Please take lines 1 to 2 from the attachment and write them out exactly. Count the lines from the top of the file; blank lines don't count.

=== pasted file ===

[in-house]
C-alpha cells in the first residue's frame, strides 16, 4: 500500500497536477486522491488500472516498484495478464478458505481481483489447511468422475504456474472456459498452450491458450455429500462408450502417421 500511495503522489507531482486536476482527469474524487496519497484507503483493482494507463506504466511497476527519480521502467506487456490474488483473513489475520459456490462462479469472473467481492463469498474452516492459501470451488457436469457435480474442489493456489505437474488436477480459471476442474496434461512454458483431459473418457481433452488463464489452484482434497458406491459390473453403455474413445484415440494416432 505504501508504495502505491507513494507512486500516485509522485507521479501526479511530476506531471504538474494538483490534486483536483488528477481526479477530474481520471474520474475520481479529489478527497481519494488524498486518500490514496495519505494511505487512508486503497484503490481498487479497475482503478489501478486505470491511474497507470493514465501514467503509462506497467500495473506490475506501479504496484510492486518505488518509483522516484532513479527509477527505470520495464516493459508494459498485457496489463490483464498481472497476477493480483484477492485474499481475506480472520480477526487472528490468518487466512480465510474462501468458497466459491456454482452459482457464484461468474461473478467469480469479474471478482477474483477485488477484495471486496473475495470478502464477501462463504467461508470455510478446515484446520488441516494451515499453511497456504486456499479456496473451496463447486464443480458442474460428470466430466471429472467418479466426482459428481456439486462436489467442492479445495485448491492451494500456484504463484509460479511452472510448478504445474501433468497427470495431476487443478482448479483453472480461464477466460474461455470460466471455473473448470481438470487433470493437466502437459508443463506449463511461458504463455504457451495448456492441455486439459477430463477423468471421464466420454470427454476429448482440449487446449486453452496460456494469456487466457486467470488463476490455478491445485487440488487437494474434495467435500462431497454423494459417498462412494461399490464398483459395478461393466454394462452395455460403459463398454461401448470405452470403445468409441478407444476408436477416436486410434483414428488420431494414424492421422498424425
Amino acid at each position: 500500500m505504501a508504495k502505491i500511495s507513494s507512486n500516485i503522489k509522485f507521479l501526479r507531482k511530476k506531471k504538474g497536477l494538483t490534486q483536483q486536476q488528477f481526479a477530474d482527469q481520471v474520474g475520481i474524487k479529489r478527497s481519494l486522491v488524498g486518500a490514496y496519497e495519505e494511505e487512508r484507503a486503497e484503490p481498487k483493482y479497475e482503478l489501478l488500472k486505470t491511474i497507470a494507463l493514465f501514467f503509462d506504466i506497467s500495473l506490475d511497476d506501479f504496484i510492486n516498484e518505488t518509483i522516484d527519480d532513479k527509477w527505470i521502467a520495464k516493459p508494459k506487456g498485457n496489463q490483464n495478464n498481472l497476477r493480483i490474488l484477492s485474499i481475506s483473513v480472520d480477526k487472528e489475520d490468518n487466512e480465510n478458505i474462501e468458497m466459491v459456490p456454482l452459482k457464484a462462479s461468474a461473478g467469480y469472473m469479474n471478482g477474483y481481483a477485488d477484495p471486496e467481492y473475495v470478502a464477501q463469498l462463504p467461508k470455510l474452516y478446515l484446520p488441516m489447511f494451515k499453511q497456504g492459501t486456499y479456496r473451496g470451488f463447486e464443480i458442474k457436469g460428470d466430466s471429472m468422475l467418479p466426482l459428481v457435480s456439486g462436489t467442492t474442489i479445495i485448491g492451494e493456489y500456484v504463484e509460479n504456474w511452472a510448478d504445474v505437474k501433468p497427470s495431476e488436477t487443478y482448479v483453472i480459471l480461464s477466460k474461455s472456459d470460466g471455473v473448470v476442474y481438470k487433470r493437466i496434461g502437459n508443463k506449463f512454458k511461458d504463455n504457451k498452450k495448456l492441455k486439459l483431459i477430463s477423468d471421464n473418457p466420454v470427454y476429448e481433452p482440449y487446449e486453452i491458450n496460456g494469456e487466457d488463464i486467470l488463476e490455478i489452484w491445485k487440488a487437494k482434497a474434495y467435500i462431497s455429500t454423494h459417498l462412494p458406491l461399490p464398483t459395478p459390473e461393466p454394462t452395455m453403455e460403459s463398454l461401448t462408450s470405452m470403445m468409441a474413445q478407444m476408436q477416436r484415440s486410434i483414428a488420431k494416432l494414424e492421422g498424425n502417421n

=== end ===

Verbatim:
[in-house]
C-alpha cells in the first residue's frame, strides 16, 4: 500500500497536477486522491488500472516498484495478464478458505481481483489447511468422475504456474472456459498452450491458450455429500462408450502417421 500511495503522489507531482486536476482527469474524487496519497484507503483493482494507463506504466511497476527519480521502467506487456490474488483473513489475520459456490462462479469472473467481492463469498474452516492459501470451488457436469457435480474442489493456489505437474488436477480459471476442474496434461512454458483431459473418457481433452488463464489452484482434497458406491459390473453403455474413445484415440494416432 505504501508504495502505491507513494507512486500516485509522485507521479501526479511530476506531471504538474494538483490534486483536483488528477481526479477530474481520471474520474475520481479529489478527497481519494488524498486518500490514496495519505494511505487512508486503497484503490481498487479497475482503478489501478486505470491511474497507470493514465501514467503509462506497467500495473506490475506501479504496484510492486518505488518509483522516484532513479527509477527505470520495464516493459508494459498485457496489463490483464498481472497476477493480483484477492485474499481475506480472520480477526487472528490468518487466512480465510474462501468458497466459491456454482452459482457464484461468474461473478467469480469479474471478482477474483477485488477484495471486496473475495470478502464477501462463504467461508470455510478446515484446520488441516494451515499453511497456504486456499479456496473451496463447486464443480458442474460428470466430466471429472467418479466426482459428481456439486462436489467442492479445495485448491492451494500456484504463484509460479511452472510448478504445474501433468497427470495431476487443478482448479483453472480461464477466460474461455470460466471455473473448470481438470487433470493437466502437459508443463506449463511461458504463455504457451495448456492441455486439459477430463477423468471421464466420454470427454476429448482440449487446449486453452496460456494469456487466457486467470488463476490455478491445485487440488487437494474434495467435500462431497454423494459417498462412494461399490464398483459395478461393466454394462452395455460403459463398454461401448470405452470403445468409441478407444476408436477416436486410434483414428488420431494414424492421422498424425